Indexed on: 23 Sep '11Published on: 23 Sep '11Published in: Brain Research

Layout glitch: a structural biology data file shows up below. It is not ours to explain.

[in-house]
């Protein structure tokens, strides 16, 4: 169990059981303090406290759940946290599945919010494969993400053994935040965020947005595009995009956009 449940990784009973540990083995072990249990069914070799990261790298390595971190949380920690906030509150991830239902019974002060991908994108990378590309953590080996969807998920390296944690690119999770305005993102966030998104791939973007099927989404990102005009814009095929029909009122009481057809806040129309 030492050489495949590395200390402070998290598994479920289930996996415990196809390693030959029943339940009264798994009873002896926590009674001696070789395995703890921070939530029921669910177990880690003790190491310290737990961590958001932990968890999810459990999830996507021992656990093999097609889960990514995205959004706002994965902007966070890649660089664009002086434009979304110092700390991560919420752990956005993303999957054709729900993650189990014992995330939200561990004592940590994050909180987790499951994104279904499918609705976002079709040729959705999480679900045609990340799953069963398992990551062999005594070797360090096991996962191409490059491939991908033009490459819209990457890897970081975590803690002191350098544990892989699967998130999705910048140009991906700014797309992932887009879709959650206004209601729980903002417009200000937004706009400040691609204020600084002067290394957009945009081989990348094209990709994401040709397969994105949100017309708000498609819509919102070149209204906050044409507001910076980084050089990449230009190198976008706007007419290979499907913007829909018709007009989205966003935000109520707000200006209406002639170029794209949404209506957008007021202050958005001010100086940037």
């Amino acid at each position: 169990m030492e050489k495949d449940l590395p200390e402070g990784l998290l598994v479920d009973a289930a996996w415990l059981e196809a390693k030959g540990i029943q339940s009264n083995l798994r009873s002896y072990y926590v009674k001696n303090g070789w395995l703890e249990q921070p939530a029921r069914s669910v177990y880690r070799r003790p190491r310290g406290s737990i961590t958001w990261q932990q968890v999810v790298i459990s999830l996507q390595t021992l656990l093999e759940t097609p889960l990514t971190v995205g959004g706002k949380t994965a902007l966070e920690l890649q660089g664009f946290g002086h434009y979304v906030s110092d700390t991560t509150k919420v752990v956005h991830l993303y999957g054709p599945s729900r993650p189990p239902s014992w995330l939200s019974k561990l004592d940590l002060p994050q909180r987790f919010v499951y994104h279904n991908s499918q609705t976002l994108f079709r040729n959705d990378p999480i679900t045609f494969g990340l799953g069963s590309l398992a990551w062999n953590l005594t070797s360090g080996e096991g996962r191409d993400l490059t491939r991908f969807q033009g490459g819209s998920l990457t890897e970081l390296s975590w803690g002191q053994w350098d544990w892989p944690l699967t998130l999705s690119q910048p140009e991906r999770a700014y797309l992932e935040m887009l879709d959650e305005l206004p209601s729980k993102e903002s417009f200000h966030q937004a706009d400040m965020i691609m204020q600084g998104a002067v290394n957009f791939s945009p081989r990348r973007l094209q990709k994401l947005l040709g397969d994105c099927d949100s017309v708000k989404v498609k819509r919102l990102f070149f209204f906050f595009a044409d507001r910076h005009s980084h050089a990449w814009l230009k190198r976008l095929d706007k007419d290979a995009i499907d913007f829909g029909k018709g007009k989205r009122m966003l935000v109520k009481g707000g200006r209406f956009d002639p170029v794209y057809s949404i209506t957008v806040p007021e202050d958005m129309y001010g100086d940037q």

Prenatal stress strengthens tonic pain and provokes depression. The serotoninergic system is involved in these processes. We recently showed that maternal buspirone, a 5-HT1A receptor agonist, protects against the adverse effects of in utero stress on depression and pain in adult rat offspring. Using a similar maternal treatment with buspirone, we focus here on the infant stage, which is important for the correction of prenatal abnormalities. Maternal buspirone before restraint stress during the last week of pregnancy decreased the time of immobility in the forced swim test in the infant offspring. Prenatal stress increased formalin-induced pain in the second part of the time-course of the response to formalin in males of middle infancy but in the first part of the response in males of late infancy. The effect was reversed by maternal buspirone. Pain dominated in males of both middle and late infancy but the time-course of formalin pain in infant females revealed a slower development of the processes. The results show that the time-course of formalin-induced pain in infant rats reacts to prenatal stress in an age-dependent and sexually dimorphic manner. Our finding of opposite influences of prenatal stress and buspirone before prenatal stress on formalin-induced pain during the interphase indicates that functional maturity of the descending serotonergic inhibitory system occurs in late infancy males (11-day-olds), and 5-HT1A receptors participate in this process. The data provide evidence that maternal treatment with buspirone prior to stress during pregnancy alleviates depression-like and tonic pain-related behaviors in the infant offspring.